Senior Artist Designs Artwork for Album Cover

Bia Shok, Staff Writer

Hang on for a minute...we're trying to find some more stories you might like.


Email This Story






The delicately-skilled hands of senior Julia Lee saturate the empty computer screen with soft and natural colors that balance perfectly. With just time and patience, Lee creates beautiful portraits, sceneries and day-dream based drawings to aesthetically please any viewer.

Graphic Courtesy of Julia Lee
Senior Julia Lee designed the album cover for “Celestial Heights” by TMFD featuring Mutasa. Although Lee normally prefers drawing with soft colors, she specifically used vibrant colors and unproportioned figures to fully represent the mood of the song.

Artist TMFD even selected her work for the album designing contest he held for his new release, “Celestial Heights,” which was released on Dec. 4. The contest was open to anyone and the Advanced Computer Graphics courses also participated. Even though the style of the album cover differs from her usual drawing style, she successfully portrayed the mood the artists hoped for.

“Another way I’m inspired by is through music because sometimes I draw with music on and I think, this drawing would go well with this music,” Lee said. “That’s probably one reason why my album got selected because I did listen to the music on loop while I was drawing and try to understand what album cover that the artist wanted and the music the artist made.”

Despite Lee’s background in fine arts, she has found more love for digital art after enrolling in the Advanced Computer Graphics course this school year. Though Lee had no prior experience using a digital platform, she was immediately attracted to the versatility and accessibility digital art gave her.

Art was in Lee’s life early on due to her mother, who has a visual presentation degree. Lee’s first steps with art around second grade continued to this day, and she now plans on continuing throughout the rest of her life.

“Even if my parents tell me, ‘Hey, you can’t make money out of this,’ ‘You have too much work on your hands,’ I don’t think I’ll ever stop doing art,” Lee said. “Now it’s just instinct to just draw. It’s part of me… I’ve always had something to do with art, especially since I was in second grade. I liked to express myself through art.”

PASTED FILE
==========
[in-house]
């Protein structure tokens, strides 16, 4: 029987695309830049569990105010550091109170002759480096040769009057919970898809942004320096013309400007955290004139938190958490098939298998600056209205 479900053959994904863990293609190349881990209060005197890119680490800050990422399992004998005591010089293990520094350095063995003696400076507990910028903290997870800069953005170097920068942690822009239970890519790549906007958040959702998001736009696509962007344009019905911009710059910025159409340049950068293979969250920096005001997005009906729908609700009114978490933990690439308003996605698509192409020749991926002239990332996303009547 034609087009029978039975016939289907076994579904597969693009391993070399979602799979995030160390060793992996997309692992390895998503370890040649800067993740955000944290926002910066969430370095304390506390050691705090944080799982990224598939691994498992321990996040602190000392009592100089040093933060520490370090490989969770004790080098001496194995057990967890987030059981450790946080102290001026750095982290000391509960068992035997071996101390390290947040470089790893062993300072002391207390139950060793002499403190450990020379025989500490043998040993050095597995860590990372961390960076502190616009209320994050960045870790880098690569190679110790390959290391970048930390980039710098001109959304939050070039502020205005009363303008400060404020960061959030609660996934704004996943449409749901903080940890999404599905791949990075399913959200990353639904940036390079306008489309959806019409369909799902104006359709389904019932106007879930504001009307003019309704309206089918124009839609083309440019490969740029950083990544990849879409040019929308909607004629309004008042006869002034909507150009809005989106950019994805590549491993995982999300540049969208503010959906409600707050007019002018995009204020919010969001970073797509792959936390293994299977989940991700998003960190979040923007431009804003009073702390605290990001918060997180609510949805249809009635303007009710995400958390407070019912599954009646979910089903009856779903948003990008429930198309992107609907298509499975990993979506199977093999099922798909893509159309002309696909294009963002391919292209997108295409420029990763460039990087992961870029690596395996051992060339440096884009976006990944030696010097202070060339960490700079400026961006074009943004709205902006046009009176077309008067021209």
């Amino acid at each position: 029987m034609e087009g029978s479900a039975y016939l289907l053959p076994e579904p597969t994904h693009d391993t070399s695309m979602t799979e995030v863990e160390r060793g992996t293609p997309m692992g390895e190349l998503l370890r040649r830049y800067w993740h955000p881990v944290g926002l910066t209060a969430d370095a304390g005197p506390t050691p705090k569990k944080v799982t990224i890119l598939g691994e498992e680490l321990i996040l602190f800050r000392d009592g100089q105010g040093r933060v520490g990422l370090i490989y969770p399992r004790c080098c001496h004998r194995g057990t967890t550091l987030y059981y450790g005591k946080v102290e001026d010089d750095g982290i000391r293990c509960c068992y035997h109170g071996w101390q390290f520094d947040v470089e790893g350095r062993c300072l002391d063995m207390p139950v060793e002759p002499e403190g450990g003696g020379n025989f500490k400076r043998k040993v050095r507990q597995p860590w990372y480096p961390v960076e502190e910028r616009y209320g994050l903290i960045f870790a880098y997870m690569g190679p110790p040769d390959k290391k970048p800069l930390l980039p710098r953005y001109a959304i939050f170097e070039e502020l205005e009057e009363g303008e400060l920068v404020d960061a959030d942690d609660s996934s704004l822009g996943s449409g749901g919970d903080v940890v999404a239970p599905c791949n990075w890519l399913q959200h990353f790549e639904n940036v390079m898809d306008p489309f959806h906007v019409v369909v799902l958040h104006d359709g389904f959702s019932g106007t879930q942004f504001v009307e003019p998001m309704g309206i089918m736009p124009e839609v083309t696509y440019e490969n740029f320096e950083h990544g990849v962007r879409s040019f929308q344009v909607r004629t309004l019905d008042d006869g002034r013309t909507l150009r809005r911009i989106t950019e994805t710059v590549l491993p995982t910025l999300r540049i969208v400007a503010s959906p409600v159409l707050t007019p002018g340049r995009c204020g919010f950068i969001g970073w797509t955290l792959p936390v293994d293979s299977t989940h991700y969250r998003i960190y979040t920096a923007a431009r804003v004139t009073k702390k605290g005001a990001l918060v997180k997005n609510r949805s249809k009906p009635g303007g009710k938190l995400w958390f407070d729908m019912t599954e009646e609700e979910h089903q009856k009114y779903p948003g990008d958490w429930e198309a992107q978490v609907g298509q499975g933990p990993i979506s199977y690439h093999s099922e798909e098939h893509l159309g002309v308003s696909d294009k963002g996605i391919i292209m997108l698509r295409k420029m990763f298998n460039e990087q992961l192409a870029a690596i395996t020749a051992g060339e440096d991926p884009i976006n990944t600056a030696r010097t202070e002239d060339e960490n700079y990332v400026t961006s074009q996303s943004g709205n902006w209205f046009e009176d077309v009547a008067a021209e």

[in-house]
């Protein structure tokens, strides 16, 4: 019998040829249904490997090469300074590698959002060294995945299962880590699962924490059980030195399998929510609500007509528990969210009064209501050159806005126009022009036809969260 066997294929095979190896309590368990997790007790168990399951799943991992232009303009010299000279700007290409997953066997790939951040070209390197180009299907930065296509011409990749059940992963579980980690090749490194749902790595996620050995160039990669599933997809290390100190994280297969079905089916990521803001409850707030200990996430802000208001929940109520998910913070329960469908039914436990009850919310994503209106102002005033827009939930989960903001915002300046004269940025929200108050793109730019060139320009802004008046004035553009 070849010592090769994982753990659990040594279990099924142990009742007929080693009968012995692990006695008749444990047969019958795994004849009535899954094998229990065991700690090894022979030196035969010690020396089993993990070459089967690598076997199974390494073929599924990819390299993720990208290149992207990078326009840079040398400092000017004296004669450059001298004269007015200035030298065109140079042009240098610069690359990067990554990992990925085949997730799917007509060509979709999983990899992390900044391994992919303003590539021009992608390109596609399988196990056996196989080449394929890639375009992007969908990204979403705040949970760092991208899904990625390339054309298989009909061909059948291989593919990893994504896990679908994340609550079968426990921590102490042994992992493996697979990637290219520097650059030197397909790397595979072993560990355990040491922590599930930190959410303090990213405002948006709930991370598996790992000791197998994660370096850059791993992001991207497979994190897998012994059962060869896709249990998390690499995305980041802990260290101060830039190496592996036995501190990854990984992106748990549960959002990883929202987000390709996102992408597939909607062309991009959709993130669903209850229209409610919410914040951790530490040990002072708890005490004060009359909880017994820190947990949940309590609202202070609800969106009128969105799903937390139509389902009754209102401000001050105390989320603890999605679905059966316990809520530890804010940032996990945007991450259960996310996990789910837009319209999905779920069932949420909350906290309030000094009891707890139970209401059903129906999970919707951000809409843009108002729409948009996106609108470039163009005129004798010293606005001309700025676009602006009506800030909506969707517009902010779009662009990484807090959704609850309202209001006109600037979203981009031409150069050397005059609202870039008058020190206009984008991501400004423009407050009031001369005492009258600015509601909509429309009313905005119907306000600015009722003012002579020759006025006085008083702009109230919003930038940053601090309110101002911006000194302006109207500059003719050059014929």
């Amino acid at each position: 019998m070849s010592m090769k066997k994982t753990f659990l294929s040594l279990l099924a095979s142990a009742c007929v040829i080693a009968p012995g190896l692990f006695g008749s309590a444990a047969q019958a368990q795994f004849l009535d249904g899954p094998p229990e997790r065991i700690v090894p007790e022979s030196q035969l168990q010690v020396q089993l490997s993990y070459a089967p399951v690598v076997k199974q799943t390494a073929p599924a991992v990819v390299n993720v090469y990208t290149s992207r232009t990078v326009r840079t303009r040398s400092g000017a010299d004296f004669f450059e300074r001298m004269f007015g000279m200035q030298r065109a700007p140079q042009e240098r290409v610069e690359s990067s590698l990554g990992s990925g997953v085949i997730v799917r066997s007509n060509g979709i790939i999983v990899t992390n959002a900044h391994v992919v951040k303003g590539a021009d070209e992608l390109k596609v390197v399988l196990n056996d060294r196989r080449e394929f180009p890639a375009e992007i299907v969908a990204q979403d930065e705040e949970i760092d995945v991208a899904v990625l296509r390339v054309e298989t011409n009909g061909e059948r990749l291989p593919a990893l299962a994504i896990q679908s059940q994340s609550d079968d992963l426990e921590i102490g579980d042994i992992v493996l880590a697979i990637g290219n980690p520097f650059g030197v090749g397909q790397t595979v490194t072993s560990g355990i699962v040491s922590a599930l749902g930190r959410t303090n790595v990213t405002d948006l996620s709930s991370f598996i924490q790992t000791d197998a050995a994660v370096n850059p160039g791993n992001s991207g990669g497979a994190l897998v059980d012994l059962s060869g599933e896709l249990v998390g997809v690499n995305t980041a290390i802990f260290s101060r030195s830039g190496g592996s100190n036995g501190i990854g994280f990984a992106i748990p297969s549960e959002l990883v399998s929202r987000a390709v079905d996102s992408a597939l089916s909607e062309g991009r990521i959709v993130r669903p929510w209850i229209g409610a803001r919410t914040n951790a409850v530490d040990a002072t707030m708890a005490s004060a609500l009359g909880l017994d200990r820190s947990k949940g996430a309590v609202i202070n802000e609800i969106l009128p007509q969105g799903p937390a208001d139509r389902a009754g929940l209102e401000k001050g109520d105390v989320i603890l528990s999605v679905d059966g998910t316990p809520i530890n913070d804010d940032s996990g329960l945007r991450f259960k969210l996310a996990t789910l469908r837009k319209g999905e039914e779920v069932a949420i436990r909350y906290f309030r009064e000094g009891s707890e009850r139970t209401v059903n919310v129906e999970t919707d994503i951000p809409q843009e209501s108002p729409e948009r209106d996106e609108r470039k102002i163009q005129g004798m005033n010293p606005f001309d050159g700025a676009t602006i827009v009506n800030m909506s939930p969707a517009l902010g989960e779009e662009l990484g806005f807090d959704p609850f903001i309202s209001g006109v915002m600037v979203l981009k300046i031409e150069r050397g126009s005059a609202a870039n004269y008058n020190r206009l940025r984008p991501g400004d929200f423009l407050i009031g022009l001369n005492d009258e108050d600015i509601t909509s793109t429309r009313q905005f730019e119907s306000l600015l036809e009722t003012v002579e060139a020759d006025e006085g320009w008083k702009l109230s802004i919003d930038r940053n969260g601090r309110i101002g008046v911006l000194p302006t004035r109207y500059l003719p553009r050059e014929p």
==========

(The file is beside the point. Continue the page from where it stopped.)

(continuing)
Even if my parents tell me, ‘Hey, you can’t make money out of this,’ ‘You have too much work on your hands,’ I don’t think I’ll ever stop doing art. Now it’s just instinct to just draw. It’s part of me.”

— Julia Lee

Because she enjoys drawing more realistic figures using a softer color palette, she hopes she will be able to create a children’s book even though she plans to become a freelance artist. She feels that creating a children’s book corresponds with her hobby of combining writing and art, as she often draws based off the stories or poems she wrote, or vice versa. Either way, she knows that she will pursue an art career.

“I’ve applied to colleges with the art major in mind and business,” Lee said. “If I take business, then it’ll help me with marketing my artwork and also promoting my artwork, and I would know how to I guess get the audience to like my artwork and also reach to them.”

Even with Lee’s busy schedule as a senior, she tries to find time to pursue her passion. During weekends when she has more spare time, her work time ranges anywhere from three hours to the entirety of the day. Although her parents were first concerned for Lee’s decision to pursue an art career, Lee’s confidence and passion for art convinced them.

“I know that money will help me not only in my career but also in my life,” Lee said. “What makes me still want to pursue art as a career is because I’m confident enough and know myself enough to make my career as an artist worthwhile. I would get to do what I like, and I would get to make money out of doing what I like.”